Johnson turned 32 in August. His friends and family members never doubted his ability, but they wondered how much misfortune one player could take.
"He's not old by any means, but in baseball years, he's getting there," Holly said. "This year, it kind of felt like it could go either way. Like, this could be the end of it. That's really hard."
One more shot
Maddon, who'd been rewarded for his faith in Johnson against Papelbon, decided this was worth one more shot.
Already assured their own playoff spot, the Yankees were giving Mariano Rivera the night off, but they had righthander Cory Wade and his 1.85 ERA on for the save opportunity.
Told he'd be hitting fifth that inning, Johnson was back in the batting cage, getting loose. Wade recorded two quick outs, and with Sam Fuld due up third, Maddon called a sudden audible. He later said Fuld would have hit if a runner had been on base, but with nobody on, he needed a home run threat. He wanted Johnson. Now.
"I heard the security guard say, 'You're up!' And I'm, like, 'When?'" Johnson said. "He's like, 'Now! You need to get down there right now!'"
Johnson hustled downstairs, threw on his helmet, collected his thoughts.
"I love those situations," he said. "I thrive off them. I'm able to control my body. My thought process is real clear. Everything slows down."
He knew this pitcher well. In one of those small-world coincidences, Wade actually had been Johnson's teammate in Durham during May before latching on with the Yankees. Wade's best weapon, especially against lefthanded hitters such as Johnson, is a change-up.
The at-bat lasted six pitches. After he laid off the third offering -- "I just took a fastball right down the middle. What am I up here for? What am I trying to do?" Johnson remembers thinking -- the Rays were down to their final strike.
He watched a change-up miss for a ball and a 2-2 count, then fouled off a fastball.
Voices were growing hoarse inside Tropicana Field. Wade tried another change-up, and this one stayed about waist-high, over the outside corner. Johnson pulled the pitch down the right-field line. His initial reaction: foul ball.
"The location he threw it -- 99 out of 100 times, I'm going to hit it foul," Johnson said. "When you pull an outside pitch, you usually get that hook spin and it hooks foul."
But this one stayed fair. Inches fair. The sinking liner actually drilled the yellow foul pole. Johnson thrust his right fist in the air and floated around the bases.
"I couldn't believe it," he said.
Back in Ham Lake, "I was screaming at the top of my lungs," Holly said.
On TV, Rays analyst Brian Anderson added, "Dan Johnson may be a Ray for life!"
Elation was fleeting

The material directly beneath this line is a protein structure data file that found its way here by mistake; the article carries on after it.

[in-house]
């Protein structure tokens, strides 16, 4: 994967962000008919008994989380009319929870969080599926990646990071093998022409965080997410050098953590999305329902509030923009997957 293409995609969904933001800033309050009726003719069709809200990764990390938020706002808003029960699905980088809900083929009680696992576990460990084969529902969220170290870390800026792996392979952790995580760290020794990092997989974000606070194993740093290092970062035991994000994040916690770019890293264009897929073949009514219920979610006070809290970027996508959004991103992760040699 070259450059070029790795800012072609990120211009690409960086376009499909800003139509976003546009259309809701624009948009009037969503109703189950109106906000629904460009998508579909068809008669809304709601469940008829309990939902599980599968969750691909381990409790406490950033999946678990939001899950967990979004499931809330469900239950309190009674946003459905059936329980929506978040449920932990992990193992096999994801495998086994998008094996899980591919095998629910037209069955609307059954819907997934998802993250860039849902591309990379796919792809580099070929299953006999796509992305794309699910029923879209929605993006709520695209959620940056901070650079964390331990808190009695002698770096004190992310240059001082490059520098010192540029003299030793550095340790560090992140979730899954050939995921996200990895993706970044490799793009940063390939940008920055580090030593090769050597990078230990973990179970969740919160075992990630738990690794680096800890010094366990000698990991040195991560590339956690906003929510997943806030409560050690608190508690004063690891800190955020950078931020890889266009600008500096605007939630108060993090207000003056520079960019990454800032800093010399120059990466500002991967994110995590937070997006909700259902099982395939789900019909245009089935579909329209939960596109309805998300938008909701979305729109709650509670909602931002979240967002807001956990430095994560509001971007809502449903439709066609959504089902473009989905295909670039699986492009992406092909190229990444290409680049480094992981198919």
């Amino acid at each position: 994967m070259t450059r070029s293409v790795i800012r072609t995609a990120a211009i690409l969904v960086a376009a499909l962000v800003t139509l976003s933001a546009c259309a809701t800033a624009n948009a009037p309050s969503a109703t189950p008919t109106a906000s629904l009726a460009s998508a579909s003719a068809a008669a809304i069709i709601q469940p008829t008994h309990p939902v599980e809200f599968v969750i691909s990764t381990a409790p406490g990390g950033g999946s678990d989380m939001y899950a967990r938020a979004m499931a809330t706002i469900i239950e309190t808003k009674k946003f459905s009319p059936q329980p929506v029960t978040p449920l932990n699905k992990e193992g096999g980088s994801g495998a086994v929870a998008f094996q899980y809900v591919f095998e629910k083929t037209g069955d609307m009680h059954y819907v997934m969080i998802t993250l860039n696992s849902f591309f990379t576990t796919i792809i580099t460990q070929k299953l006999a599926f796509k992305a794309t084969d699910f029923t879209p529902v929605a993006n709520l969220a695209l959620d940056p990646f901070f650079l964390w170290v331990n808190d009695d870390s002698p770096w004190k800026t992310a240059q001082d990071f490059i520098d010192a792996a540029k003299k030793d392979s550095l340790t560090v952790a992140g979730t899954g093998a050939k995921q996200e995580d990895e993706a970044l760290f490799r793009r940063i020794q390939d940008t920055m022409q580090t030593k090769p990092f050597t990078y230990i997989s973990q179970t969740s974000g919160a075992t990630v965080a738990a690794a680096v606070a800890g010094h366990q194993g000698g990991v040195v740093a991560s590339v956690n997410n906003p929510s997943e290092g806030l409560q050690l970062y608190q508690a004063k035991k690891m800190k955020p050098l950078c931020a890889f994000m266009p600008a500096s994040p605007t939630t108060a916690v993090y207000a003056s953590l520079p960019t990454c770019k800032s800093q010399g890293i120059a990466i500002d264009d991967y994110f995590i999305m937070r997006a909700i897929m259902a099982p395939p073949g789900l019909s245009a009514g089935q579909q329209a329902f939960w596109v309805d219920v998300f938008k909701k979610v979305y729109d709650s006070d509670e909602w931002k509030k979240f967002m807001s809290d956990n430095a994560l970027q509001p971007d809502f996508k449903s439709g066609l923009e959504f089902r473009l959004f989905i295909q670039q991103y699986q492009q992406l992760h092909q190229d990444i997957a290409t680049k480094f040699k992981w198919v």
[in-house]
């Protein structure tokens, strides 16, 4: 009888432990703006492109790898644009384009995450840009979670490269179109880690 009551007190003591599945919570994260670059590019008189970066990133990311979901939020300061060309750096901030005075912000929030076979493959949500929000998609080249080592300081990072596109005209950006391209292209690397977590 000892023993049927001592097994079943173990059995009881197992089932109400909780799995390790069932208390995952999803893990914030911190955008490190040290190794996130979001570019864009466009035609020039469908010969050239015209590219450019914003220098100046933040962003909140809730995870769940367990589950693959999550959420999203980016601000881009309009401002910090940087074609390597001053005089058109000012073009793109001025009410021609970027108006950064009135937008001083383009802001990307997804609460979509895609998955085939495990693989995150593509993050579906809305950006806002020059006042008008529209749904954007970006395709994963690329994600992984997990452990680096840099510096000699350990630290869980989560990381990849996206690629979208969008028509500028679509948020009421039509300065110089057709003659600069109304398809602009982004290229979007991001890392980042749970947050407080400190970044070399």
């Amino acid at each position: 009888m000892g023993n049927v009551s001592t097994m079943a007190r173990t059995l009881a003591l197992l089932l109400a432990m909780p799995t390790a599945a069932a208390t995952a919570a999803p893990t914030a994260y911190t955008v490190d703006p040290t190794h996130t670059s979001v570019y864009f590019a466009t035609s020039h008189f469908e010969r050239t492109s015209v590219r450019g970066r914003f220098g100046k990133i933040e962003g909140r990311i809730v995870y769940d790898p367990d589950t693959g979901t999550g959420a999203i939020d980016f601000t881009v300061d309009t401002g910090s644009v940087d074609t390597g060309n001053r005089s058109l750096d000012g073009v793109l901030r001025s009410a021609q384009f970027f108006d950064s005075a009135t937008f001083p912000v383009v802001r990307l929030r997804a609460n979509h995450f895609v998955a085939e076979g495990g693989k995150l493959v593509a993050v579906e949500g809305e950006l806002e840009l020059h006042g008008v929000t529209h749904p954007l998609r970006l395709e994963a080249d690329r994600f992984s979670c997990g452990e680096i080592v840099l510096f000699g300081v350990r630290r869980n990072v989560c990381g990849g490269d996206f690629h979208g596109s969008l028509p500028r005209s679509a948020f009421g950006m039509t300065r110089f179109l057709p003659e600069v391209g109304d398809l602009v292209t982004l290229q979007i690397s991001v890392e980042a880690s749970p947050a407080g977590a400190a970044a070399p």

That may be true in spirit, but Johnson didn't even get another at-bat. Maddon replaced him defensively with Brandon Guyer for the 10th inning, and Evan Longoria won it for Tampa Bay in the 13th, hitting the first walk-off home run to seal a team's postseason berth since Bobby Thomson's Shot Heard Round the World in 1951.
It was Longoria's second homer of the game, and it came just three minutes after the Orioles staged a two-out, ninth-inning rally to stun the Red Sox in Baltimore.
On a baseball night for the ages, Johnson's moment was part of a crowded highlight reel. Besides the Red Sox saga, the Braves completed their own historic collapse that night, allowing the eventual champion Cardinals to claim the NL wild card.
The Rays doused Johnson with champagne and beer, but the next day, he learned he hadn't made their 25-man postseason playoff roster. After losing their first-round series to the Rangers, the Rays waived Johnson in November.
He's still looking for a job.
"Setting the playoff roster is always hard," Friedman said in his e-mail to the Star Tribune. "It takes 35 or 40 guys to get to the postseason and you can only play 25 once you're there. ... The same is true in the offseason. That doesn't erase what Dan did as a Ray, and I know our fans will give him a nice ovation next time he hits here, no matter what uniform he's wearing."
Johnson returned to Ham Lake, where Holly and their two boys -- Kaden (age 7) and Blake (4) -- were waiting with open arms. In mid-December, the family welcomed its newest addition, a baby girl named Ellison.
With an eye beyond his playing days, Johnson began dabbling in a side hobby last winter. He started flipping houses, buying foreclosed homes, overseeing the renovations, and selling them for profit.
"We strip them down to the studs, get rid of the mold, re-do the insulation -- everything," Johnson said. "Basically, people are getting a brand new house. It's such a great feeling because you take something that was gone, that people want out of the neighborhood, and then the neighbors come over and they're thanking you."
It's not unlike Johnson's baseball career. Even during his lowest moments, he's proven capable of something spectacular. He hopes to play at least five more years. The baseball gods haven't always smiled on him, but when he relives the memories of Sept. 28, of a sure foul ball that stayed fair, he knows what it symbolized.
"Yeah," he said, "there's still hope."